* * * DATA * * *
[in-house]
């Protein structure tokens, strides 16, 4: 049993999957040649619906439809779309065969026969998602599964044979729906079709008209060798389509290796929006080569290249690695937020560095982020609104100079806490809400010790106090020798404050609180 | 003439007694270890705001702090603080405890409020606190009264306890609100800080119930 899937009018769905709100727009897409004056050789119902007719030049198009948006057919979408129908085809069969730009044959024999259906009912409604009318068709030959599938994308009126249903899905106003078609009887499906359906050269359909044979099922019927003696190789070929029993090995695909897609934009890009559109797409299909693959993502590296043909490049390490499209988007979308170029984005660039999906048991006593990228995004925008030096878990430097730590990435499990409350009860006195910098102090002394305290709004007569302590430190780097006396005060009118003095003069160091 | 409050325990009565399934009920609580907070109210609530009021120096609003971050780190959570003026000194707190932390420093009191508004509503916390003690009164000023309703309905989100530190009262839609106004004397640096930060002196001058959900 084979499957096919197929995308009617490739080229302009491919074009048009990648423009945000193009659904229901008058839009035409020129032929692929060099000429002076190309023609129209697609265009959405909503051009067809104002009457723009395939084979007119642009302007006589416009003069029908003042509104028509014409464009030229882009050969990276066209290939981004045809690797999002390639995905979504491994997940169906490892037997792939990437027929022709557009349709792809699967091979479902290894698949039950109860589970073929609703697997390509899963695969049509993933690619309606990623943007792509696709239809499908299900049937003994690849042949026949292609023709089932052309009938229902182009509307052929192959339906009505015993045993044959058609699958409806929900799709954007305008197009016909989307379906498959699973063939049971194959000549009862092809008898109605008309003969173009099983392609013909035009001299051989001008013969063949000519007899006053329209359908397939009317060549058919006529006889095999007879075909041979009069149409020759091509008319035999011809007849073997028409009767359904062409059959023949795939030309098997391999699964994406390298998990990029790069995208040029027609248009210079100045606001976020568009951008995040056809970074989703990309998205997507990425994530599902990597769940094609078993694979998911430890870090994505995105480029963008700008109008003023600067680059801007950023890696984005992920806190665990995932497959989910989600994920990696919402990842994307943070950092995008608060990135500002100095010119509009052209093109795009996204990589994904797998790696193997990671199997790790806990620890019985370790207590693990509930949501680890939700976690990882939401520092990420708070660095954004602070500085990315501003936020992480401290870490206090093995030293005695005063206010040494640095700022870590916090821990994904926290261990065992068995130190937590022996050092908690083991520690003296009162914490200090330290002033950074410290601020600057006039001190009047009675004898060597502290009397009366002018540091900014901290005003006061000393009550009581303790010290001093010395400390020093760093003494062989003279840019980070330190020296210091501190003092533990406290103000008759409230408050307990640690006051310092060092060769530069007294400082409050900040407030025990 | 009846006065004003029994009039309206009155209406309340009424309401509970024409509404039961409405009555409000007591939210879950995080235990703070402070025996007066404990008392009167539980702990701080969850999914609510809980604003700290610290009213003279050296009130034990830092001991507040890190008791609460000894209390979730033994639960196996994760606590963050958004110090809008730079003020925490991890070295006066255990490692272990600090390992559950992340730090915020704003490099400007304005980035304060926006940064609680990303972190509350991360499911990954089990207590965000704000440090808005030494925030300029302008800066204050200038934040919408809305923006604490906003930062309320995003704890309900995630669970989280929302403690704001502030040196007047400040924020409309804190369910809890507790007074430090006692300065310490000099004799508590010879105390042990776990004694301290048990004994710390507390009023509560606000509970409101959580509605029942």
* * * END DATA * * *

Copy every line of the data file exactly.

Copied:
[in-house]
């Protein structure tokens, strides 16, 4: 049993999957040649619906439809779309065969026969998602599964044979729906079709008209060798389509290796929006080569290249690695937020560095982020609104100079806490809400010790106090020798404050609180 | 003439007694270890705001702090603080405890409020606190009264306890609100800080119930 899937009018769905709100727009897409004056050789119902007719030049198009948006057919979408129908085809069969730009044959024999259906009912409604009318068709030959599938994308009126249903899905106003078609009887499906359906050269359909044979099922019927003696190789070929029993090995695909897609934009890009559109797409299909693959993502590296043909490049390490499209988007979308170029984005660039999906048991006593990228995004925008030096878990430097730590990435499990409350009860006195910098102090002394305290709004007569302590430190780097006396005060009118003095003069160091 | 409050325990009565399934009920609580907070109210609530009021120096609003971050780190959570003026000194707190932390420093009191508004509503916390003690009164000023309703309905989100530190009262839609106004004397640096930060002196001058959900 084979499957096919197929995308009617490739080229302009491919074009048009990648423009945000193009659904229901008058839009035409020129032929692929060099000429002076190309023609129209697609265009959405909503051009067809104002009457723009395939084979007119642009302007006589416009003069029908003042509104028509014409464009030229882009050969990276066209290939981004045809690797999002390639995905979504491994997940169906490892037997792939990437027929022709557009349709792809699967091979479902290894698949039950109860589970073929609703697997390509899963695969049509993933690619309606990623943007792509696709239809499908299900049937003994690849042949026949292609023709089932052309009938229902182009509307052929192959339906009505015993045993044959058609699958409806929900799709954007305008197009016909989307379906498959699973063939049971194959000549009862092809008898109605008309003969173009099983392609013909035009001299051989001008013969063949000519007899006053329209359908397939009317060549058919006529006889095999007879075909041979009069149409020759091509008319035999011809007849073997028409009767359904062409059959023949795939030309098997391999699964994406390298998990990029790069995208040029027609248009210079100045606001976020568009951008995040056809970074989703990309998205997507990425994530599902990597769940094609078993694979998911430890870090994505995105480029963008700008109008003023600067680059801007950023890696984005992920806190665990995932497959989910989600994920990696919402990842994307943070950092995008608060990135500002100095010119509009052209093109795009996204990589994904797998790696193997990671199997790790806990620890019985370790207590693990509930949501680890939700976690990882939401520092990420708070660095954004602070500085990315501003936020992480401290870490206090093995030293005695005063206010040494640095700022870590916090821990994904926290261990065992068995130190937590022996050092908690083991520690003296009162914490200090330290002033950074410290601020600057006039001190009047009675004898060597502290009397009366002018540091900014901290005003006061000393009550009581303790010290001093010395400390020093760093003494062989003279840019980070330190020296210091501190003092533990406290103000008759409230408050307990640690006051310092060092060769530069007294400082409050900040407030025990 | 009846006065004003029994009039309206009155209406309340009424309401509970024409509404039961409405009555409000007591939210879950995080235990703070402070025996007066404990008392009167539980702990701080969850999914609510809980604003700290610290009213003279050296009130034990830092001991507040890190008791609460000894209390979730033994639960196996994760606590963050958004110090809008730079003020925490991890070295006066255990490692272990600090390992559950992340730090915020704003490099400007304005980035304060926006940064609680990303972190509350991360499911990954089990207590965000704000440090808005030494925030300029302008800066204050200038934040919408809305923006604490906003930062309320995003704890309900995630669970989280929302403690704001502030040196007047400040924020409309804190369910809890507790007074430090006692300065310490000099004799508590010879105390042990776990004694301290048990004994710390507390009023509560606000509970409101959580509605029942």